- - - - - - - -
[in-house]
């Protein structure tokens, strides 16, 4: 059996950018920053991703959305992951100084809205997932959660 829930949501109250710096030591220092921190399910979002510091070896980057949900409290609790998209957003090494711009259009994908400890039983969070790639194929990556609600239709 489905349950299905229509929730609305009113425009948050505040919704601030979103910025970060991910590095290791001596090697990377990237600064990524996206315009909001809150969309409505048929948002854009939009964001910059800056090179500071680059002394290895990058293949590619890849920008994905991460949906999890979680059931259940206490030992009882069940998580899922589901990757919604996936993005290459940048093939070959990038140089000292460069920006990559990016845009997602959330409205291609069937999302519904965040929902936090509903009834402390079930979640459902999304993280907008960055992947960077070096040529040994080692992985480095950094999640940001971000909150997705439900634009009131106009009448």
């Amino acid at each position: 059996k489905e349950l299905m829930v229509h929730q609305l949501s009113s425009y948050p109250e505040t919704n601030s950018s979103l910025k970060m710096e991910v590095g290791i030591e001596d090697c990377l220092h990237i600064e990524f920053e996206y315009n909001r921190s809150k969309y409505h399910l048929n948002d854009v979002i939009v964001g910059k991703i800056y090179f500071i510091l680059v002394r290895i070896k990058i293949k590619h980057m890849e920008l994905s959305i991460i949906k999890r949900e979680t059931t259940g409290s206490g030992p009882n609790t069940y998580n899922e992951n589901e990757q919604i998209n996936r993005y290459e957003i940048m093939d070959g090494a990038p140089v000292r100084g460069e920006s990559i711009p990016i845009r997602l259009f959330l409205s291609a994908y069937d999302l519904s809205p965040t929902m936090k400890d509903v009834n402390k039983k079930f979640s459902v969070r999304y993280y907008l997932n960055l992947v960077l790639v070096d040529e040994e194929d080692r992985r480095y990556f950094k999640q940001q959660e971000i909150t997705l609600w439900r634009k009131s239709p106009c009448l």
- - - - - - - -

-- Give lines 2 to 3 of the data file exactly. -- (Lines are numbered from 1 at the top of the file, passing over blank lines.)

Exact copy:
């Protein structure tokens, strides 16, 4: 059996950018920053991703959305992951100084809205997932959660 829930949501109250710096030591220092921190399910979002510091070896980057949900409290609790998209957003090494711009259009994908400890039983969070790639194929990556609600239709 489905349950299905229509929730609305009113425009948050505040919704601030979103910025970060991910590095290791001596090697990377990237600064990524996206315009909001809150969309409505048929948002854009939009964001910059800056090179500071680059002394290895990058293949590619890849920008994905991460949906999890979680059931259940206490030992009882069940998580899922589901990757919604996936993005290459940048093939070959990038140089000292460069920006990559990016845009997602959330409205291609069937999302519904965040929902936090509903009834402390079930979640459902999304993280907008960055992947960077070096040529040994080692992985480095950094999640940001971000909150997705439900634009009131106009009448």
């Amino acid at each position: 059996k489905e349950l299905m829930v229509h929730q609305l949501s009113s425009y948050p109250e505040t919704n601030s950018s979103l910025k970060m710096e991910v590095g290791i030591e001596d090697c990377l220092h990237i600064e990524f920053e996206y315009n909001r921190s809150k969309y409505h399910l048929n948002d854009v979002i939009v964001g910059k991703i800056y090179f500071i510091l680059v002394r290895i070896k990058i293949k590619h980057m890849e920008l994905s959305i991460i949906k999890r949900e979680t059931t259940g409290s206490g030992p009882n609790t069940y998580n899922e992951n589901e990757q919604i998209n996936r993005y290459e957003i940048m093939d070959g090494a990038p140089v000292r100084g460069e920006s990559i711009p990016i845009r997602l259009f959330l409205s291609a994908y069937d999302l519904s809205p965040t929902m936090k400890d509903v009834n402390k039983k079930f979640s459902v969070r999304y993280y907008l997932n960055l992947v960077l790639v070096d040529e040994e194929d080692r992985r480095y990556f950094k999640q940001q959660e971000i909150t997705l609600w439900r634009k009131s239709p106009c009448l």